Choosing the best plants for your little piece of earth
Story and Photos by Kristi Cook
Gardening is a fairly simple affair. Provide the right location, the proper amendments, and adequate water and you’ll likely enjoy a good harvest. However, with a bit more planning, you can increase your garden’s success by selecting the best plant varieties for your particular spot and your specific goals. Unfortunately, deciphering the various labels can be a little frustrating. After all, what is the difference between open-pollinated, heirloom, and hybrid? And exactly what is GMO? The answers provide insight into how each one will perform in and affect your garden.
Open-pollinated (OP) and heirloom labels are perhaps the easiest to interpret. Simply put, both terms indicate that a specific variety was produced via the natural process of open-pollination using insects, wind, animals, or even self-pollination between two parent plants of the same variety. Seeds from these plants will then produce true-to-type with only minor variances. Each successive generation will continue to produce the same results, provided pollination continues to occur only between plants of the same variety. And much to the gardener’s benefit, seeds saved and replanted over the course of several seasons often produce offspring with increased resistance to local pests and disease as well as an increased tolerance to local weather extremes. The only significant difference between heirloom and OP varieties is that heirlooms boast the added prestige of a history of being passed down to future generations through the decades.
Interpreting the various labels is a helpful tool when creating a garden that fulfills your unique gardening plans.
Superior flavor, local adaptability, and the ability to save seeds from one season to the next are the primary reasons many choose open-pollinated varieties over others, regardless of an OP variety’s history. However, yields are often lower, fruits are not uniform, and disease resistance may – or may not – be a bit lower than hybrid counterparts.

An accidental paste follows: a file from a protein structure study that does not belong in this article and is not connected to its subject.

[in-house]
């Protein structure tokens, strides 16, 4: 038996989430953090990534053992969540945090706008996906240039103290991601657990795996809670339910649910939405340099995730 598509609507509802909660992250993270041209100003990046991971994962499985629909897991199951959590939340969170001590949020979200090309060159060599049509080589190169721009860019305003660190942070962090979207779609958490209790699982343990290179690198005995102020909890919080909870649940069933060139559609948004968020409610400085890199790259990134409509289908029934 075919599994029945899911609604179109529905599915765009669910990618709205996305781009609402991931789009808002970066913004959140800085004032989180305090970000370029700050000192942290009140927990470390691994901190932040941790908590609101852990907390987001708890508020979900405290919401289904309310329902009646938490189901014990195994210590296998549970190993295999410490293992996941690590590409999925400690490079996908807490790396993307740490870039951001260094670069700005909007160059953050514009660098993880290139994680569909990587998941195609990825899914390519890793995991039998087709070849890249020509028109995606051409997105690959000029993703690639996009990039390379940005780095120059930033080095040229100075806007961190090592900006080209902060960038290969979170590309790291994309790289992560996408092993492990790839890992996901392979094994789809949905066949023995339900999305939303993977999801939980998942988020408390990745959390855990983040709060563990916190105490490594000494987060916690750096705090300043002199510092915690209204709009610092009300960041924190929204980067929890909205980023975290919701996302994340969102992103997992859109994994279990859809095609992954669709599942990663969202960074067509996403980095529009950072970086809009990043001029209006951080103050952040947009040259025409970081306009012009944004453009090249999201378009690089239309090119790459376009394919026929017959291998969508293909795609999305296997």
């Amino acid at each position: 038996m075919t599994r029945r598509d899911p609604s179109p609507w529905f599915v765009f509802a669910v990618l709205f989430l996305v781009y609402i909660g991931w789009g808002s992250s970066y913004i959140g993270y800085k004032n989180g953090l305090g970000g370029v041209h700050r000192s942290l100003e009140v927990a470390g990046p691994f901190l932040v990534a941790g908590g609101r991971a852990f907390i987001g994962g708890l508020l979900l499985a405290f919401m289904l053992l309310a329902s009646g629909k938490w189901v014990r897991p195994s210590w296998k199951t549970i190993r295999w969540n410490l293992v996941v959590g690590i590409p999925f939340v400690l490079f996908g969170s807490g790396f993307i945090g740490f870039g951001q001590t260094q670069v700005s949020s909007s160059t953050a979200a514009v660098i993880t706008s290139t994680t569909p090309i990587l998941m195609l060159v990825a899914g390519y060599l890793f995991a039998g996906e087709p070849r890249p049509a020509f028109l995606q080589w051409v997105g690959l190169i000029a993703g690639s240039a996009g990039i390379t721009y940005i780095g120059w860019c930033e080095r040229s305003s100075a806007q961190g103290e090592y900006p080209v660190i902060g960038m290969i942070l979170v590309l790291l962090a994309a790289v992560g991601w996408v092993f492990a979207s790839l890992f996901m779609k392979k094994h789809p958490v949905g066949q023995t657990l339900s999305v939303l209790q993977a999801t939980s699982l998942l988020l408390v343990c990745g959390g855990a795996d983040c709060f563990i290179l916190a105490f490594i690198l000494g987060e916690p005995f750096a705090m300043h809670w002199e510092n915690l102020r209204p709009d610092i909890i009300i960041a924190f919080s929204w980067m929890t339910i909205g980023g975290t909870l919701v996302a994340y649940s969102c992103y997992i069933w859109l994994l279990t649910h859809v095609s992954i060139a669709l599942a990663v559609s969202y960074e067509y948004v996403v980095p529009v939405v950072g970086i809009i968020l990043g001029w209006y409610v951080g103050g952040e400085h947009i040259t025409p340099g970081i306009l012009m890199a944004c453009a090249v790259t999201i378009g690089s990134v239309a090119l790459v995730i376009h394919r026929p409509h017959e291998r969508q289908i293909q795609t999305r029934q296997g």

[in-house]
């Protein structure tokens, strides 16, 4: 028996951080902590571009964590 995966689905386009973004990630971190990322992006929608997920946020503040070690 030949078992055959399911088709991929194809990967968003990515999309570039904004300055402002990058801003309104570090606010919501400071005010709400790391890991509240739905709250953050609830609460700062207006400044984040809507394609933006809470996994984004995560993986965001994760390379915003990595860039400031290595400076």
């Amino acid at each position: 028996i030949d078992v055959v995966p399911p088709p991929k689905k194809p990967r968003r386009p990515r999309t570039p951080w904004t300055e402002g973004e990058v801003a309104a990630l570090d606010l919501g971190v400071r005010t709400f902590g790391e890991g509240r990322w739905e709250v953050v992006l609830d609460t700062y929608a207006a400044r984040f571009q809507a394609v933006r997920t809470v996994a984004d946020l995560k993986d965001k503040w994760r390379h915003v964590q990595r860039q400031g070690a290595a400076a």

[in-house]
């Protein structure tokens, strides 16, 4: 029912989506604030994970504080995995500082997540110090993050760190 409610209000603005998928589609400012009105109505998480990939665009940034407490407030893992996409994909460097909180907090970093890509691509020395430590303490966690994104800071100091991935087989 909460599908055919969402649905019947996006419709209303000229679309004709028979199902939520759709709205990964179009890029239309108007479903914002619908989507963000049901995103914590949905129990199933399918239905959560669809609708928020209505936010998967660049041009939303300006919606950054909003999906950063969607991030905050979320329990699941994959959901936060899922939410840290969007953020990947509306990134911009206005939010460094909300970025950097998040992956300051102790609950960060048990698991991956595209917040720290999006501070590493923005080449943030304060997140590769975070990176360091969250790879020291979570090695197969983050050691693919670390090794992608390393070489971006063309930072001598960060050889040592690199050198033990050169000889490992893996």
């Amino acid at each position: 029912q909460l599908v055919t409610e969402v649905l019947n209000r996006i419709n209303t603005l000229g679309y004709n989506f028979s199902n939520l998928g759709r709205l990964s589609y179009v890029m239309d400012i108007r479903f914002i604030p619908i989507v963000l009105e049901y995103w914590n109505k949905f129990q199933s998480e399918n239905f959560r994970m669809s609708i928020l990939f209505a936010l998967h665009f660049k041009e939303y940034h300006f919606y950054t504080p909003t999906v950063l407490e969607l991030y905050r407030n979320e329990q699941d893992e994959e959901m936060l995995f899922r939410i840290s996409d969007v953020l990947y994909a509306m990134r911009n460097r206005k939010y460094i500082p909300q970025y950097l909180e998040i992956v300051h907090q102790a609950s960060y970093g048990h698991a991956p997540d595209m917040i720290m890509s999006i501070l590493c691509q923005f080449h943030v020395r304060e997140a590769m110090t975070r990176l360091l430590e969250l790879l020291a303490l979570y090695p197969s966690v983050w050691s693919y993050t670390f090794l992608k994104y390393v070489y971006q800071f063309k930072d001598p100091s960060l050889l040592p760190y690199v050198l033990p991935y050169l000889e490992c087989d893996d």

Hybrid, on the other hand, indicates that a specific variety was created through a breeder’s intentional cross-pollination of two distinctly different varieties within the same species. The intent is to create a cross between the two parents with the offspring expressing specific traits from each parent, such as disease resistance, high yields, firm fruit, and uniform appearance. Many claim this hybridization is at the cost of old-fashioned flavor, while others tend to prefer the typically milder flavor common in hybrids. Seeds from hybrids, however, will not reproduce true-to-type, resulting in the need to purchase new seed each season.
GMO (Genetically Modified Organism) are the least common labels a gardener will encounter. However, that is changing with each passing season. In a nutshell, GMO varieties are produced by splicing segments of one organism’s DNA into the DNA of another organism via genetic engineering. This cannot be accomplished in nature and often DNA from two different species is combined, such as corn DNA with DNA from bacteria. The goal of this process is to create a variety that is better able to withstand disease, pests, or herbicides. It is not without controversy, however. Many seed companies refuse to offer GMO seed, while others offer it freely. So if this is a concern, check with your chosen supplier before making a purchase.
Interpreting the various labels is a helpful tool when creating a garden that fulfills your unique gardening plans. You may find you enjoy incorporating a “little of this” and a “little of that” or that you prefer one type to the other. Whichever you prefer, remember to experiment and enjoy the journey.